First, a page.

EURASIAN LYNX (Lynx lynx)
Also known as: Common lynx, Northern lynx.
Conservation status: Least concern
Size: The adult Eurasian Lynx is 31 to 55 inches long from the head to the base of the tail; the tail adds a further 4 – 10 inches. It weighs roughly between 12.5 – 25 kg.
Colour and markings: Fawn yellow grey to light brown with reddish brown or dark brown spots.
Distribution: The Eurasian lynx inhabits forest and scrubland regions of Western Europe, Scandinavia, Russia, Mongolia, Manchuria, Iran, Iraq, and Asia.
Prey: Wild pigs, beavers, rabbits, birds, deer.
Threats: Fur trade.
CAT-FACT: The Eurasian lynx is one of the widest ranging cats in the world and can be found in the forests of western Europe, Russia and central Asia.
EUROPEAN / SCOTTISH WILD CAT (Felis silvestris)
Also known as: Highland Tiger (Scottish), wild cat.
Conservation status: Critically Endangered (Scottish).
Size: The adult Scottish Wild cat is 18 to 25 inches long from the head to the base of the tail; the tail adds a further 10 – 13 inches. It weighs roughly between 2.5 – 7.5 kg.
Colour and markings: Grey coat with tabby markings, tail will have unconnected rings rather than connected rings. They can be difficult to tell apart from a domestic cat;
The diagram below illustrates the differences between a hybrid (left) and a true Scottish wildcat (right).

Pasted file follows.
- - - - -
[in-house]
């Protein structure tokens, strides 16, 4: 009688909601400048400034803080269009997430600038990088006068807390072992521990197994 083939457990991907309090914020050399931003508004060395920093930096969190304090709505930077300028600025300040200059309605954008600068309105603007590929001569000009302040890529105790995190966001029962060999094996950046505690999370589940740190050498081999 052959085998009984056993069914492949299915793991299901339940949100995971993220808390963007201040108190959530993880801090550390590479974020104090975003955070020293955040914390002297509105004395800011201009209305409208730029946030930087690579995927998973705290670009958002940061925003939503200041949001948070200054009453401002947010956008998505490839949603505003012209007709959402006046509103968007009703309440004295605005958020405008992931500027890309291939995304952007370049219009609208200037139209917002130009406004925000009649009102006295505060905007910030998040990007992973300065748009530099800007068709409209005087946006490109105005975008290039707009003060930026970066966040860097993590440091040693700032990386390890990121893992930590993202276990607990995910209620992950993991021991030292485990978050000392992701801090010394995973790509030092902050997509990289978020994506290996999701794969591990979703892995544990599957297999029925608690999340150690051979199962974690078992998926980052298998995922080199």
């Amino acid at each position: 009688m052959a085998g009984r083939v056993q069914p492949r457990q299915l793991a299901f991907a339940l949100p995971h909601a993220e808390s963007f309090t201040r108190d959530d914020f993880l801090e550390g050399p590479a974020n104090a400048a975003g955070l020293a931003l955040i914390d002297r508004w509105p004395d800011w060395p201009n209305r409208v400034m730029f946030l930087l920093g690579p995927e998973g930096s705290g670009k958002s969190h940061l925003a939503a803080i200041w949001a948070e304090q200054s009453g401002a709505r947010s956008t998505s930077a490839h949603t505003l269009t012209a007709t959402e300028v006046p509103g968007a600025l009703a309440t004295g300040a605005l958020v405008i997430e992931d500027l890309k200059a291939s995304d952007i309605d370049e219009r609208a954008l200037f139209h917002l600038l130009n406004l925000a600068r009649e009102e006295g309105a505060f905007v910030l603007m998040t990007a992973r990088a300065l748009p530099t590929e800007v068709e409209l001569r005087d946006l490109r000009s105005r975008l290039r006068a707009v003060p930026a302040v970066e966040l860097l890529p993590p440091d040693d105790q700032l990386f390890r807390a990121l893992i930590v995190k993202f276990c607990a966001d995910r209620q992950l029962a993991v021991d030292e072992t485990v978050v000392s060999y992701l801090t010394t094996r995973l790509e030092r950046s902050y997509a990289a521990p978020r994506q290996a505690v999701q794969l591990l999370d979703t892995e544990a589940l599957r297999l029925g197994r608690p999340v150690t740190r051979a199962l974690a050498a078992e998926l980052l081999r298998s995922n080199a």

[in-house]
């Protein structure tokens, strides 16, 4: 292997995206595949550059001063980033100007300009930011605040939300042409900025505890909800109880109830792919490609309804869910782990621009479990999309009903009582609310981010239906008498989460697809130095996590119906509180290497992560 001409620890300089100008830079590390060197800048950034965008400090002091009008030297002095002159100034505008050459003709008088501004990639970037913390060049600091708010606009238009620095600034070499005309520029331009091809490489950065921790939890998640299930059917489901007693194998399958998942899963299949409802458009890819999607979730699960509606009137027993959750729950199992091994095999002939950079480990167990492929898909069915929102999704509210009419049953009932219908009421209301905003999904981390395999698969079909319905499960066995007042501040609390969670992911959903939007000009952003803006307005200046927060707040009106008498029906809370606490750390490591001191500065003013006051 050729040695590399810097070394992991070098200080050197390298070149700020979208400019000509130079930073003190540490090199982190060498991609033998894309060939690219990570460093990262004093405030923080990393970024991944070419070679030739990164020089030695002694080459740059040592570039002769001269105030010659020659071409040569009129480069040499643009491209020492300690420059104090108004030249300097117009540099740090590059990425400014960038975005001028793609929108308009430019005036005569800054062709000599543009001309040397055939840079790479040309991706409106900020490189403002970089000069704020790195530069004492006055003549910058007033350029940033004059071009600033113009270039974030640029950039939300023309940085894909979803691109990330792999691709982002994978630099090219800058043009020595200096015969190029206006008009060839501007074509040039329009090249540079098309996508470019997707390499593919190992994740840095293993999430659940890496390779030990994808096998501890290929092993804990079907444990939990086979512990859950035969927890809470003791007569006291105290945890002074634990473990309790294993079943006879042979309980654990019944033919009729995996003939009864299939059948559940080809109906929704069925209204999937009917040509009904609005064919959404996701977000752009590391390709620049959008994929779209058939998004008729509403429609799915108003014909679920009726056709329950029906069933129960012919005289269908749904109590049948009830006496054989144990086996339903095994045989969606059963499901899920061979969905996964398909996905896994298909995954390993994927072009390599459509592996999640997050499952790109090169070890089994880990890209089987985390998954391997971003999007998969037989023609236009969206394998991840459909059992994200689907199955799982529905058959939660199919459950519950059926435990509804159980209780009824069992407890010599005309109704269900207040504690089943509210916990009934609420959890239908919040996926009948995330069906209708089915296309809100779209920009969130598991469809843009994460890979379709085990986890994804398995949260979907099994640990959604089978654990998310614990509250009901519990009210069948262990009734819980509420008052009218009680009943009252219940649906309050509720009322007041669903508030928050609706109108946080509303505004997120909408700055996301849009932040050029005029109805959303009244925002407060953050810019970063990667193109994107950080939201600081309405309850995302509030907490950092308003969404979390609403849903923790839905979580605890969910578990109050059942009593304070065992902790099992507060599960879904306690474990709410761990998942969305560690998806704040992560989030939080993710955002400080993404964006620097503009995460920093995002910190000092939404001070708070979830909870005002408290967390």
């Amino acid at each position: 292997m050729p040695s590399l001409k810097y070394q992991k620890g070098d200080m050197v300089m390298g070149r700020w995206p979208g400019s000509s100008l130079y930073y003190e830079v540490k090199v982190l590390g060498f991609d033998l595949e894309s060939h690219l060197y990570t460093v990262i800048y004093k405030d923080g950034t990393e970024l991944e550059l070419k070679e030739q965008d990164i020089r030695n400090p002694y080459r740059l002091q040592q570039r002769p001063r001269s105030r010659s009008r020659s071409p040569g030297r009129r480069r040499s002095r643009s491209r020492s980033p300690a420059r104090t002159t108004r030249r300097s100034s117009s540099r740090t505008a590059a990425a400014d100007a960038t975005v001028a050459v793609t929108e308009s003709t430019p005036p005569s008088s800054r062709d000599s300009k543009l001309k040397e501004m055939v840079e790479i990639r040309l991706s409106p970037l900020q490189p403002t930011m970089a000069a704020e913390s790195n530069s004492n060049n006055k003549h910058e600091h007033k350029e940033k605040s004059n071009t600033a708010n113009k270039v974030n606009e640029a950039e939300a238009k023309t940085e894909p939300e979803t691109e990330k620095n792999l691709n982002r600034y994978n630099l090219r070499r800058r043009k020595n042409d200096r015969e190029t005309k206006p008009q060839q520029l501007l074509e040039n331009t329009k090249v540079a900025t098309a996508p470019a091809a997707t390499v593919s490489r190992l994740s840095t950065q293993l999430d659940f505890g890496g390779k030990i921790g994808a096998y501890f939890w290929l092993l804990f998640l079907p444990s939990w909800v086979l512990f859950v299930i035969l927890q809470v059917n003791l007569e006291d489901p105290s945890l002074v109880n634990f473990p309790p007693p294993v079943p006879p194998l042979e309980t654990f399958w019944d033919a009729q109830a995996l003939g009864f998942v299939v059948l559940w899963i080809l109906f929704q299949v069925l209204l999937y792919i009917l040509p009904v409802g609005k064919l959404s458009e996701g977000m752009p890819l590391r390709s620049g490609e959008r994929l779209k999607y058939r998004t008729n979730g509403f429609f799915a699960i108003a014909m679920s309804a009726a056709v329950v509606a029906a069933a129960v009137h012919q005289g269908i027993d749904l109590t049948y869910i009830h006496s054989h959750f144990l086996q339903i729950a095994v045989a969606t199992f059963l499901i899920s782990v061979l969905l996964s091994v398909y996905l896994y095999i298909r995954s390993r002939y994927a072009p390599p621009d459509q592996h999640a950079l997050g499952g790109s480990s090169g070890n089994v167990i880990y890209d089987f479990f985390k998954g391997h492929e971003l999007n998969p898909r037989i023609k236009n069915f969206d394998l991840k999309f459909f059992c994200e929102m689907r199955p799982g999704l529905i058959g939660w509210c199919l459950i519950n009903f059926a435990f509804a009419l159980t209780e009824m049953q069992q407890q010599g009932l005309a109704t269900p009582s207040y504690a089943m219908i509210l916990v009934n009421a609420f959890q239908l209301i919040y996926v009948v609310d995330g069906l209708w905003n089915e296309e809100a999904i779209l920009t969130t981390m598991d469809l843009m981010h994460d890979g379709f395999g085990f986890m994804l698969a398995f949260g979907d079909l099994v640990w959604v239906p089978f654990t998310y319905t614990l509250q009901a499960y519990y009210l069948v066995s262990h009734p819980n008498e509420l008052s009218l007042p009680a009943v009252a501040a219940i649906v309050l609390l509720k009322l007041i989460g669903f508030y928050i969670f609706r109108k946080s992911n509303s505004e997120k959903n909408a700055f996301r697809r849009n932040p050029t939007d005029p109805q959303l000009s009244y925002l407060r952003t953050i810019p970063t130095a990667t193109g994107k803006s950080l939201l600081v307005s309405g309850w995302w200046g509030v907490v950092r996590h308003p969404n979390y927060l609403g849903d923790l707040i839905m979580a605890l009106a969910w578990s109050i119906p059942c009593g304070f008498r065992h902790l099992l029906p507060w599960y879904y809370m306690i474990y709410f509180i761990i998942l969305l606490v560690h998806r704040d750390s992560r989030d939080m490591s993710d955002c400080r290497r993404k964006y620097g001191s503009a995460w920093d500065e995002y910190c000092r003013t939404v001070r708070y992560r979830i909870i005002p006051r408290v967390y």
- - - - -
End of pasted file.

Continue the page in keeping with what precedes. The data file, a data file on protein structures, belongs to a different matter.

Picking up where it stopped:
Distribution: Scotland (Scottish Wildcat) Spain, Portugal, Ukraine, Moldova (European Wildcat)
Prey: Rabbits and other small mammals, birds.
Threats: A decline in rabbit numbers due to myxomatosis has almost wiped out the Scottish wildcat. In the rest of Europe cross breeding with domestic cats threaten numbers.
CAT-FACT: The last documented sighting of a wildcat on English soil took place in 1849.
IBERIAN LYNX (Lynx pardinus)
Conservation status: Critically endangered (estimates only 500 left in the wild)
Size: The adult Iberian Lynx is 28 to 38 inches long from the head to the base of the tail; the tail adds a further 4 – 5 inches. It weighs roughly between 9 – 16 kg.
Colour and markings: Pale yellow beige to light reddish brown coat with with dark spots and bars.
Distribution: Parts of Southern and Central Spain and Eastern Portugal.
Prey: Rodents, Birds and Rabbits.
Threats: Habitat loss, Pouching, poisoning and Road casualties.
CAT-FACT: If the Iberian lynx were to become extinct, it would be the first big cat species to do so since Smilodon populator 10,000 years ago.